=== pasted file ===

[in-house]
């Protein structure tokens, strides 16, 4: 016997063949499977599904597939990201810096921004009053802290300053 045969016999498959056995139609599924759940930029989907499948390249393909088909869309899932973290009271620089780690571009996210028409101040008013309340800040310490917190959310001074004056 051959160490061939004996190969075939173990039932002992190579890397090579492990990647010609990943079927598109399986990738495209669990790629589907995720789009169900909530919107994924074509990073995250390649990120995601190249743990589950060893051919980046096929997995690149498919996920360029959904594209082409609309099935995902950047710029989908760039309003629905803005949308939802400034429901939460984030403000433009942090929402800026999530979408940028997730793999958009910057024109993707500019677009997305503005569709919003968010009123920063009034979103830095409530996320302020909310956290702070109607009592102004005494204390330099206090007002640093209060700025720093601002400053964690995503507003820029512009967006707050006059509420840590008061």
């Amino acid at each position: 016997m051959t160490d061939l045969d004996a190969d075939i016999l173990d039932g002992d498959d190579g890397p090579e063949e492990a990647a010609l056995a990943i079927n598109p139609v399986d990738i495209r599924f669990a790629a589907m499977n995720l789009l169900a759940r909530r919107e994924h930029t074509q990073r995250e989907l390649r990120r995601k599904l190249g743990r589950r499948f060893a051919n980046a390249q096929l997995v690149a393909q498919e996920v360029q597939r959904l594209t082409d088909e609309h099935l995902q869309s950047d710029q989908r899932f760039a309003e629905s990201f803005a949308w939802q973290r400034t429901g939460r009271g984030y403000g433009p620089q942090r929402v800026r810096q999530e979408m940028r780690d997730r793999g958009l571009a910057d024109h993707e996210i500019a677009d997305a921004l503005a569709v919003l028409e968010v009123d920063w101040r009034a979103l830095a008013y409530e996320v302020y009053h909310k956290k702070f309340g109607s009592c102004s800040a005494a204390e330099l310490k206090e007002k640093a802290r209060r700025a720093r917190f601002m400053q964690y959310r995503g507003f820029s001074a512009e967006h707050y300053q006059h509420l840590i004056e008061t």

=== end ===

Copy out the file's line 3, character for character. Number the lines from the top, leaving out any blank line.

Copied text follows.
């Amino acid at each position: 016997m051959t160490d061939l045969d004996a190969d075939i016999l173990d039932g002992d498959d190579g890397p090579e063949e492990a990647a010609l056995a990943i079927n598109p139609v399986d990738i495209r599924f669990a790629a589907m499977n995720l789009l169900a759940r909530r919107e994924h930029t074509q990073r995250e989907l390649r990120r995601k599904l190249g743990r589950r499948f060893a051919n980046a390249q096929l997995v690149a393909q498919e996920v360029q597939r959904l594209t082409d088909e609309h099935l995902q869309s950047d710029q989908r899932f760039a309003e629905s990201f803005a949308w939802q973290r400034t429901g939460r009271g984030y403000g433009p620089q942090r929402v800026r810096q999530e979408m940028r780690d997730r793999g958009l571009a910057d024109h993707e996210i500019a677009d997305a921004l503005a569709v919003l028409e968010v009123d920063w101040r009034a979103l830095a008013y409530e996320v302020y009053h909310k956290k702070f309340g109607s009592c102004s800040a005494a204390e330099l310490k206090e007002k640093a802290r209060r700025a720093r917190f601002m400053q964690y959310r995503g507003f820029s001074a512009e967006h707050y300053q006059h509420l840590i004056e008061t």